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COVID-19: Antibody-Resistant Variants; Vaccination and Social Risk Factors

The Food and Drug Administration (FDA) on March 18 updated fact sheets for three authorized monoclonal antibody (mAb) therapies to treat COVID-19, with an advisory that SARS-CoV-2 variants might be resistant to the treatments.

The mAb therapies — Bamlanivimab, estesevimab with bamlanivimab, and casirivimab with imdevimab — are authorized for use in outpatients ages 12 or older who test positive for COVID-19, had mild to moderate symptoms for 10 or fewer days, and are at high risk for progressing to severe COVID-19.

The Centers for Disease Control and Prevention (CDC) has three variant classifications: variant of interest, variant of concern, and variant of high consequence. The agency has categorized the B.1.1.7, B.1.351, P.1, B.1.427, and B.1.429 variants in the United States as variants of concern, marked by a significant reduction in neutralization by antibodies generated during previous infection or vaccination. FDA urges health care providers to determine whether mAb-resistant variants are present in their area when considering treatment options. CDC is monitoring variant proportions in each state.

CDC: COVID-19 Vaccination Low in Socially Vulnerable Counties

A new study in CDC’s March 17 Morbidity and Mortality Weekly Report examines the link between COVID-19 vaccine coverage and counties across the United States with a high number of social risk factor indicators.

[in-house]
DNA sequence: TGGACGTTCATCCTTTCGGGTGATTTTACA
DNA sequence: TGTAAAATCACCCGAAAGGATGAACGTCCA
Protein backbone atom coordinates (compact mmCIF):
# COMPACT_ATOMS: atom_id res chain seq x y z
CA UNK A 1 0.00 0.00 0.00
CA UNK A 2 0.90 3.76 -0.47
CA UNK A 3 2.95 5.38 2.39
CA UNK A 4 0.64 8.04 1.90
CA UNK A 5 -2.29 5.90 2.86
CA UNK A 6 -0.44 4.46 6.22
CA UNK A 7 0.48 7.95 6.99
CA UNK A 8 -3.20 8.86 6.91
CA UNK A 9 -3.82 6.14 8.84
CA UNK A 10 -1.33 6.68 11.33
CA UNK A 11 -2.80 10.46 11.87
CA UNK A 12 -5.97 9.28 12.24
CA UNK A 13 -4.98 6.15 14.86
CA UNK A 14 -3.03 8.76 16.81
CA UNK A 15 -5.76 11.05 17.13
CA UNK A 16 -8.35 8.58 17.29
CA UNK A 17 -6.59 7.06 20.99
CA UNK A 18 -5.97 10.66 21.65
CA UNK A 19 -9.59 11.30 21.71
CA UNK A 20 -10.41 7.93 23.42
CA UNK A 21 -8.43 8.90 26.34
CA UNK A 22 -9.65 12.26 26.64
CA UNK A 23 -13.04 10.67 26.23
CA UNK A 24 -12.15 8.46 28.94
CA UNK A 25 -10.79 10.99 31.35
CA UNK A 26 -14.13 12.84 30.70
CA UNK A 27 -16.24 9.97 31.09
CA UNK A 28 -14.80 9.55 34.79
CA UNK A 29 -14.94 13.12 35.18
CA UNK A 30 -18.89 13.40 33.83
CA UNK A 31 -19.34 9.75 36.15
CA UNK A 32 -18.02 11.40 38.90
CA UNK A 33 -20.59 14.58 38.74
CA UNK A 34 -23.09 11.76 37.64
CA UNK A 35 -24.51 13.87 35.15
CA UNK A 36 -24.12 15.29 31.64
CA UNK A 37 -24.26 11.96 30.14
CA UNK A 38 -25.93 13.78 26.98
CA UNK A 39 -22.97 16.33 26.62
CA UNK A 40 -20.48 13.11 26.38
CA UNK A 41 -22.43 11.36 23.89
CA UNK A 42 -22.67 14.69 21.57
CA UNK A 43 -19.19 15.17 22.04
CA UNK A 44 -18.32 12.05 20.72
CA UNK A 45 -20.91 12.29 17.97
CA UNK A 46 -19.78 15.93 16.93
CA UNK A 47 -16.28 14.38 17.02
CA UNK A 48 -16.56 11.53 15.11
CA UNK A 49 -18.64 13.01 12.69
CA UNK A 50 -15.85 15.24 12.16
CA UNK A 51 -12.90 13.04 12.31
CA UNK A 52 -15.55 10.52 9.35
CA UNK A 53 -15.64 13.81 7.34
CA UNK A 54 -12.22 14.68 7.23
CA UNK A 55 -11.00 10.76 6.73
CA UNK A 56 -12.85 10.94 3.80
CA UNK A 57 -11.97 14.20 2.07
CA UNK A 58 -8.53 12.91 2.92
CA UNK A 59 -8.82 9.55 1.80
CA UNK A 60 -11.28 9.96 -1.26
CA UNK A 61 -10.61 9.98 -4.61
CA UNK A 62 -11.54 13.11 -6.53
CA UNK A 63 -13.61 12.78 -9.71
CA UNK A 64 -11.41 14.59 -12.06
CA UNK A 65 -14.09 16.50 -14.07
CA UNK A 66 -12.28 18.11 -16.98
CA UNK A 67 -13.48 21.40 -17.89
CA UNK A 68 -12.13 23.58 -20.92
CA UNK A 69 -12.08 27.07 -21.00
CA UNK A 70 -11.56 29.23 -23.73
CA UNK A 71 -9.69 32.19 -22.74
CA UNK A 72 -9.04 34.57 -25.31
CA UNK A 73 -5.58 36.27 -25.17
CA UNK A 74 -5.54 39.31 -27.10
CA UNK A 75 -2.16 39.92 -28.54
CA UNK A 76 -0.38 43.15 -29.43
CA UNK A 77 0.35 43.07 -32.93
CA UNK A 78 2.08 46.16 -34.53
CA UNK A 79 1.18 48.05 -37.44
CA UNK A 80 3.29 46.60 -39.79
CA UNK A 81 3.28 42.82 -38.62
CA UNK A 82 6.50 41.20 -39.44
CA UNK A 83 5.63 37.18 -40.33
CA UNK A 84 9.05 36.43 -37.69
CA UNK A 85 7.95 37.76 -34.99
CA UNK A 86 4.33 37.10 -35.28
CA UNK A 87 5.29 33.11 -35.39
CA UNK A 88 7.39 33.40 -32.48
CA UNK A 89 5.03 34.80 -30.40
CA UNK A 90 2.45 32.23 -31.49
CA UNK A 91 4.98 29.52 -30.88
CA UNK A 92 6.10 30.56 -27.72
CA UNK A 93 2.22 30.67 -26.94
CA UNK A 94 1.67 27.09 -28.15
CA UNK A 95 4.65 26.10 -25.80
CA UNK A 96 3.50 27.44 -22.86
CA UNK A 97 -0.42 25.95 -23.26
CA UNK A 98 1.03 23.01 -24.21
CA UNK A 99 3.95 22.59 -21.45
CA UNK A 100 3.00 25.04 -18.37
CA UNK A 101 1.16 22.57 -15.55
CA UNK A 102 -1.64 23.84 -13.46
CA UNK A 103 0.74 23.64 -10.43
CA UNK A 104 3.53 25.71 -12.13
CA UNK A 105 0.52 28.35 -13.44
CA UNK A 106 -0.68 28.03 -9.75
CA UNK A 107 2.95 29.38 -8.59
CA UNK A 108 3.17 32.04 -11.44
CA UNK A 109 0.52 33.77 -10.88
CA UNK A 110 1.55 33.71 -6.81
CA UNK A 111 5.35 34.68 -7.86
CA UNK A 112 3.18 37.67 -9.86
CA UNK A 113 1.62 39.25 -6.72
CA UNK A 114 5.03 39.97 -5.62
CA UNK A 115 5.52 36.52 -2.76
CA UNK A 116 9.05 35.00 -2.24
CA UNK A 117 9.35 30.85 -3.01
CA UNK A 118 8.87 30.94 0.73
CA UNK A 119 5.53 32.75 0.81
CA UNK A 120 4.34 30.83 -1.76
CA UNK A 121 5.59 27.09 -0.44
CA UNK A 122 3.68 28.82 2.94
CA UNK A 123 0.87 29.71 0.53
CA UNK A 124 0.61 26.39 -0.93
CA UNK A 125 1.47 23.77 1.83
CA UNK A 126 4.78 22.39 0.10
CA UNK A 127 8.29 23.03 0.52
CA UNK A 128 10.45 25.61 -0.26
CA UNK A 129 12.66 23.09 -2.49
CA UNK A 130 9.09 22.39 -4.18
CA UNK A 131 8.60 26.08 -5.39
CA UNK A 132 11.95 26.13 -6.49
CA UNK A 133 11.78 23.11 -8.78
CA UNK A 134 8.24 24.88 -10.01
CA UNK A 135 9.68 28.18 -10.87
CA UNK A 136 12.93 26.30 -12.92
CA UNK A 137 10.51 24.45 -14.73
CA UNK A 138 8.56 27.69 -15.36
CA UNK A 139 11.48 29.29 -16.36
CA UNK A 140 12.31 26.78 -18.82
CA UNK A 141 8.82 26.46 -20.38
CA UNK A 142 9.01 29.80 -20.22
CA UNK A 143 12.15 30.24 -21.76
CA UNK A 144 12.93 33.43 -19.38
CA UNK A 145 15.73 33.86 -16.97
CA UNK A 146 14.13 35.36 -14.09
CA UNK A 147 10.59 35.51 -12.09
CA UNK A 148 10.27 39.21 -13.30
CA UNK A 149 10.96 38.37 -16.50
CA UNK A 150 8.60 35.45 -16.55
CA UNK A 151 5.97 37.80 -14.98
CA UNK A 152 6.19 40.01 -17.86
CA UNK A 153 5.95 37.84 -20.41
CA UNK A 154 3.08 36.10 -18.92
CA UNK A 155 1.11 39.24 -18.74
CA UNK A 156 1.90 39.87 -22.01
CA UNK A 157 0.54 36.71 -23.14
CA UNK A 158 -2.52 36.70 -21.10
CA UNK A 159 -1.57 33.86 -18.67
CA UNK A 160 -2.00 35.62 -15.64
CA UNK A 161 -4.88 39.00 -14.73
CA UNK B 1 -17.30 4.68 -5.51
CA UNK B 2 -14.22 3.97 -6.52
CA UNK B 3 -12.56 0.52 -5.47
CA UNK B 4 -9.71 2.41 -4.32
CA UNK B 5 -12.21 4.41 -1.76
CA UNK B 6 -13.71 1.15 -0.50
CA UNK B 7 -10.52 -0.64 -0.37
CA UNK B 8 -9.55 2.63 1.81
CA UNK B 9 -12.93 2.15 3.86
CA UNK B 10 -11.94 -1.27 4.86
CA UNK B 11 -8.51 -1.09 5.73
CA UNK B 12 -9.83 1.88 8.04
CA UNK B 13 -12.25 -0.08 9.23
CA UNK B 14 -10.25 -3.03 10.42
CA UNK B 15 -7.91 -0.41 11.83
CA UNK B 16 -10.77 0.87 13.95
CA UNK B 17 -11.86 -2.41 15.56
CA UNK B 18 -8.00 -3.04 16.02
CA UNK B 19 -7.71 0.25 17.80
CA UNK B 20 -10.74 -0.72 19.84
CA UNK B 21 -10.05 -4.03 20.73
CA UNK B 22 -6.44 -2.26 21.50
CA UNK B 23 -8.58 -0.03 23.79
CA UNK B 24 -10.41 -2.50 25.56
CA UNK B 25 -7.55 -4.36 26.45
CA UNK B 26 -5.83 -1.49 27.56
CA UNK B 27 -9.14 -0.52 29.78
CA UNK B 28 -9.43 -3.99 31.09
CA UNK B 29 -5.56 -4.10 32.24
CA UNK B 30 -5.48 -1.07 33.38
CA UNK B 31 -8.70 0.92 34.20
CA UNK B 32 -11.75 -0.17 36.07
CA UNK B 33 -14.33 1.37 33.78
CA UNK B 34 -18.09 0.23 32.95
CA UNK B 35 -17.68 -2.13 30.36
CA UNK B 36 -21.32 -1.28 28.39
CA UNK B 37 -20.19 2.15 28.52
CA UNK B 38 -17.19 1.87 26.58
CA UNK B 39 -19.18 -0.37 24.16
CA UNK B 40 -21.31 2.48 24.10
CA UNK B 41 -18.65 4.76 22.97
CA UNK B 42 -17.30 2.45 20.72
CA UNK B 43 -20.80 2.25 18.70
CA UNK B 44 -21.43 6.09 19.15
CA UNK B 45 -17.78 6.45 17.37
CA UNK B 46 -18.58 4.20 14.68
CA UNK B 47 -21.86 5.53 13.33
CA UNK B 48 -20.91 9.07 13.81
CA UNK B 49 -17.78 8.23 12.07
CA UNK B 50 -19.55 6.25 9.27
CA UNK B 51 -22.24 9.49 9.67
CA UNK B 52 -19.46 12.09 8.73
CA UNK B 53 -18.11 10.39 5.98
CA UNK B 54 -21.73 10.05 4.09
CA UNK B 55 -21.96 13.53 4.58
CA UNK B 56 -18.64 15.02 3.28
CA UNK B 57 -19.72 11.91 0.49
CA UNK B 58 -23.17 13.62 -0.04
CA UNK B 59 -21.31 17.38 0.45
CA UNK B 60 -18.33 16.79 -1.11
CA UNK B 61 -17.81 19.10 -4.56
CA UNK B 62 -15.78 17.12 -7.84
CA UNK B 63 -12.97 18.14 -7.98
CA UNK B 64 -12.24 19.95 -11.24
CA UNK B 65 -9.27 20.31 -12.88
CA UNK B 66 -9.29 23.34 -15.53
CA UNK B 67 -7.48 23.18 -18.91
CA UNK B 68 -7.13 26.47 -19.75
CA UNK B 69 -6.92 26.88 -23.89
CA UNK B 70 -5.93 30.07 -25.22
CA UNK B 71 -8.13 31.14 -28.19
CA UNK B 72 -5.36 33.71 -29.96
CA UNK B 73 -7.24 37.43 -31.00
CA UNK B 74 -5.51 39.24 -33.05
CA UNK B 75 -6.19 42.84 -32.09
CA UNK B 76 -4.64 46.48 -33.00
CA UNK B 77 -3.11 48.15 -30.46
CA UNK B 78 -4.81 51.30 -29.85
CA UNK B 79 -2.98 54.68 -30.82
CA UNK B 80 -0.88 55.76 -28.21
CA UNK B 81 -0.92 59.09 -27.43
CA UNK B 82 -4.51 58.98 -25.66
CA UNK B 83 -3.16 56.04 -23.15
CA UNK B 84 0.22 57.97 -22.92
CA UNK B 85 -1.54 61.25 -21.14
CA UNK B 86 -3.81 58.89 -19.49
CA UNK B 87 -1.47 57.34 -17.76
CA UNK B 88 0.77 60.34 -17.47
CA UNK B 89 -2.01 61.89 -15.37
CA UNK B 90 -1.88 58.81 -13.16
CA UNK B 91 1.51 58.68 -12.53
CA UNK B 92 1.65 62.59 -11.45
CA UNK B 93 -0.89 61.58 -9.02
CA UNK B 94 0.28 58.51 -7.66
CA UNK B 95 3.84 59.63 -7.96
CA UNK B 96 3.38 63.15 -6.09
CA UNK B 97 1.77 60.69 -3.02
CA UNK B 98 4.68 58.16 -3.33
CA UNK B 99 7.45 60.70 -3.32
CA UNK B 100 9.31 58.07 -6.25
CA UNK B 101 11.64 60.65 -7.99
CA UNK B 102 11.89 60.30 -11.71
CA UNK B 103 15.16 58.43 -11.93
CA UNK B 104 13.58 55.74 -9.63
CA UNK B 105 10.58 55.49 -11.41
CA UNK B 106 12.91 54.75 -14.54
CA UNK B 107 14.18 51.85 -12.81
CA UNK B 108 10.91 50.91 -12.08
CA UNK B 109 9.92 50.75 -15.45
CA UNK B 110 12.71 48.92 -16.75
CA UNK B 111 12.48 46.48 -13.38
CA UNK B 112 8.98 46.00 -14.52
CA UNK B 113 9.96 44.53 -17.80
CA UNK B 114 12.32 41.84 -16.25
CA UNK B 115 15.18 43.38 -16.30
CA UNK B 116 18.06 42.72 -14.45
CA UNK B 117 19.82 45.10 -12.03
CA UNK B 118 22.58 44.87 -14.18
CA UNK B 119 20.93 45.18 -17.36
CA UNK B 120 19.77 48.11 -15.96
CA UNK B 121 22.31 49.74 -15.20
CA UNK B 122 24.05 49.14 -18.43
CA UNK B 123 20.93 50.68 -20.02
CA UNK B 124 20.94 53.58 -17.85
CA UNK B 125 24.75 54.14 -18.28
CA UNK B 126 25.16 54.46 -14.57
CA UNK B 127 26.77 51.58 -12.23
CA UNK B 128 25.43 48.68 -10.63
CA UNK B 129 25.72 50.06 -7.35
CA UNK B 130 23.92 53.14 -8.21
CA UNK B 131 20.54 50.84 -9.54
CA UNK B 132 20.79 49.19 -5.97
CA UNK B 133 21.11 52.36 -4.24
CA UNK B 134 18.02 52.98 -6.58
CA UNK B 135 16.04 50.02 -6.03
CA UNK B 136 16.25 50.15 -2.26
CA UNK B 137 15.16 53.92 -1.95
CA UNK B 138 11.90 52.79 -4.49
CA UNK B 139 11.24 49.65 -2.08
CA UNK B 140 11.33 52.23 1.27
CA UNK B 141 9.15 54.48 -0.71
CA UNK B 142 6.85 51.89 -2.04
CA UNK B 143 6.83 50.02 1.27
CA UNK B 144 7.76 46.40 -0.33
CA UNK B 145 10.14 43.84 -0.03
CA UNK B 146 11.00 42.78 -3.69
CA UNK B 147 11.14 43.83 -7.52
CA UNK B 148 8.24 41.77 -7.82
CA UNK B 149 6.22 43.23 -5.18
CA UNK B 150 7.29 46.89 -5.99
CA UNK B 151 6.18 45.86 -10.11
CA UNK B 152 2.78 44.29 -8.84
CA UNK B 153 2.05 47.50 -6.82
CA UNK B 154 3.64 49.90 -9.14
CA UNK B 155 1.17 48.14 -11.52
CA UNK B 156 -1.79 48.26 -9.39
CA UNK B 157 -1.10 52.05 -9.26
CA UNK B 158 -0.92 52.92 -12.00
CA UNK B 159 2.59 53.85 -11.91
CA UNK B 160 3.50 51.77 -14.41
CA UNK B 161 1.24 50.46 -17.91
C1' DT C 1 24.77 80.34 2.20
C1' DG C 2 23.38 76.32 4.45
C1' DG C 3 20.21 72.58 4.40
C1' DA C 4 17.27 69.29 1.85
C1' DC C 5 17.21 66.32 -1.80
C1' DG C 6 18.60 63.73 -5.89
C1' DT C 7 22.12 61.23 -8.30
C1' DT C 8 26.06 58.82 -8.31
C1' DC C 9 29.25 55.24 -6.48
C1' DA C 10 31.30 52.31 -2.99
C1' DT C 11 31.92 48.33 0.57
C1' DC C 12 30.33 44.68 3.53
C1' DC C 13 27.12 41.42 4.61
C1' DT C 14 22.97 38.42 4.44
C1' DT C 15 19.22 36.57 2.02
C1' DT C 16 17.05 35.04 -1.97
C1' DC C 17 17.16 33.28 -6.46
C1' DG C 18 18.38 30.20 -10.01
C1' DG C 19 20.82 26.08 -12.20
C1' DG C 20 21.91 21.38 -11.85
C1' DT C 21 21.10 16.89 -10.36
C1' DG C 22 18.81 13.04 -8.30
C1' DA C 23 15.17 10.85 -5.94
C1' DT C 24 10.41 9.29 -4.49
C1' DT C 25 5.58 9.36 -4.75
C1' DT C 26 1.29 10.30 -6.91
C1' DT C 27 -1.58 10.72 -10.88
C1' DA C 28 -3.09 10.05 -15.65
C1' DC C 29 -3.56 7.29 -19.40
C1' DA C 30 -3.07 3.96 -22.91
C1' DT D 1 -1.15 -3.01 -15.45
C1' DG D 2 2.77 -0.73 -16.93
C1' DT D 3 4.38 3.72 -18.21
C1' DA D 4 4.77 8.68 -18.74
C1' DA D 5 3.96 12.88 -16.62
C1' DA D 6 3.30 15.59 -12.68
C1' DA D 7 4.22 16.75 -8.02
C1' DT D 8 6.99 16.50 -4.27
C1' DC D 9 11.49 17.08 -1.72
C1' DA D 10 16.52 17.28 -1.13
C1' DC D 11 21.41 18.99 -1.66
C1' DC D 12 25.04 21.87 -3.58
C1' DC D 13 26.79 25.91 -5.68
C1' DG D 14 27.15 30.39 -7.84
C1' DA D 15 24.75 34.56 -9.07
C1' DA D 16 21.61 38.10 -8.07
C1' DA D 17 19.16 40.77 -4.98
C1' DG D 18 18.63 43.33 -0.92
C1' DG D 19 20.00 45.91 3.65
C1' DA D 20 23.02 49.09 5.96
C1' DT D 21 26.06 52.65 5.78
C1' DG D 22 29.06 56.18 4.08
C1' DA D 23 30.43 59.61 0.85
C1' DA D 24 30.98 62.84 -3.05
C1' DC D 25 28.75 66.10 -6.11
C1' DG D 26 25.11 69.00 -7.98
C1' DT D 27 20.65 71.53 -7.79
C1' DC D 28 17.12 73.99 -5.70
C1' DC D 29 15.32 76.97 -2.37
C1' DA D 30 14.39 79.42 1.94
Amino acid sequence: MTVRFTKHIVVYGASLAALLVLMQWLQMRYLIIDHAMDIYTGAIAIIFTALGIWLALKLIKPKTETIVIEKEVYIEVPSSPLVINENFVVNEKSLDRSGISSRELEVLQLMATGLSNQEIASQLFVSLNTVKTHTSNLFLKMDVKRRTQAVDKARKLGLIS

For the study, vaccine coverage was defined as the number of residents who received at least one dose of a COVID-19 vaccine between Dec. 14, 2020, and March 1, 2021. “Social vulnerability” was measured using the CDC index, which compiles data on rates of poverty, unemployment, low income, lack of high school diploma, and other social risk factors.

Nationally, counties with low social vulnerability had a higher average vaccination coverage rate (15.8 percent) compared with high social vulnerability counties(13.9 percent).

Researchers found wide variations by state in equity across social vulnerability index metrics and acknowledged differences in vaccine rollout plans by states and counties factored into these variations.

Visit the America’s Essential Hospitals coronavirus resource page for more information about the pandemic.

Contact Senior Director of Policy Erin O’Malley at eomalley@essentialhospitals.org or 202.585.0127 with questions.

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About the Author

Emily Schweich is a senior communications associate for America's Essential Hospitals.

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